Tony Perkins styles his group, the Family Research Council, as America’s premier defender of religious liberty … even though Perkins himself opposes religious freedom for Muslim-Americans (and perhaps even liberal Christians) and FRC’s vice president has proposed banning mosques and stripping Muslim-Americans of their First Amendment rights.
On his “Washington Watch” radio program yesterday, Perkins repeated his claim that Islam is not protected under the U.S. Constitution.
While discussing GOP presidential candidate Ben Carson’s recent statement that he would never support a Muslim candidate for president, along with the claims of Kim Davis’ critics that a clerk would never receive such praise from the Religious Right had she been a Muslim, Perkins railed against media commentators for “interjecting” Islam “into all of these discussions.” He said that the media is using Islam as a “wedge” to divide conservatives, suggesting that Kim Davis’ decision to impose her Christian beliefs onto her county office was different because Islam is not protected in the Constitution, while Christianity is.
“Religious freedom and our liberty is ordered liberty under the Constitution,” Perkins said. “And as Dr. Carson pointed out, and I know this is driving the left crazy, that Islam is not just a religion, Islam is an economic system, it is a judicial system, it is a compressive system which is incompatible with the Constitution. That’s what Dr. Carson said and he happens to be correct.”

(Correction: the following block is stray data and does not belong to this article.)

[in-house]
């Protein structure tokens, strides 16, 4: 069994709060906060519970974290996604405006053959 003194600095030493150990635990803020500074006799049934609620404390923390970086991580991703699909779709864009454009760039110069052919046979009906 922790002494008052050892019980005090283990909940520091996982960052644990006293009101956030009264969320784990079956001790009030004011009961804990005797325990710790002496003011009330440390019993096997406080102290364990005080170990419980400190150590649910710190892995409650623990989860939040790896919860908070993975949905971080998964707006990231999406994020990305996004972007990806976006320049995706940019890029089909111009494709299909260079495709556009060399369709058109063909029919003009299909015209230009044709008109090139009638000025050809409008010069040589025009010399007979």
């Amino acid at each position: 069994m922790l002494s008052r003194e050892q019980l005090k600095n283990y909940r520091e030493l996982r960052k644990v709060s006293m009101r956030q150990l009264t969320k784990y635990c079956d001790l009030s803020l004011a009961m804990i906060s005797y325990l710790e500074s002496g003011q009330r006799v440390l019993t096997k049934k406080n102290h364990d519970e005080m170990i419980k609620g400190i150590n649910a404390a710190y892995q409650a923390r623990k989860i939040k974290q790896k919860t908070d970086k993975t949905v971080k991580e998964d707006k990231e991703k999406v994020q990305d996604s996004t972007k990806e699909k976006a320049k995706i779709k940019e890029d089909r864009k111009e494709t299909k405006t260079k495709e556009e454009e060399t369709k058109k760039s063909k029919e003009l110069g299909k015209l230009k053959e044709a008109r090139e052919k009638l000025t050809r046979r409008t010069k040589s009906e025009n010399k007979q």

Perkins said that the country is under no obligation to provide legal protections for people “who want to blow — I mean, when was the last time you saw a Baptist trying to blow something up?”
This may surprise Thomas Jefferson, the author of the First Amendment, who made clear while discussing a bill in Virginia that religious freedom protects Muslims and other non-Christians:
Where the preamble declares, that coercion is a departure from the plan of the holy author of our religion, an amendment was proposed, by inserting the word “Jesus Christ,” so that it should read, “a departure from the plan of Jesus Christ, the holy author of our religion;” the insertion was rejected by a great majority, in proof that they meant to comprehend, within the mantle of its protection, the Jew and the Gentile, the Christian and Mahometan, the Hindoo, and Infidel of every denomination.
Perkins’ remarks also go up against the Treaty of Tripoli, which was negotiated under George Washington, signed by John Adams and approved unanimously by the U.S. Senate in 1797.
As the Government of the United States of America is not, in any sense, founded on the Christian religion,—as it has in itself no character of enmity against the laws, religion, or tranquility, of Mussulmen,—and as the said States never entered into any war or act of hostility against any Mahometan nation, it is declared by the parties that no pretext arising from religious opinions shall ever produce an interruption of the harmony existing between the two countries.
The only thing Perkins’ remarks truly reveal is that the Family Research Council is more interested in promoting bigoted attacks on minority rights than actually protecting religious freedom.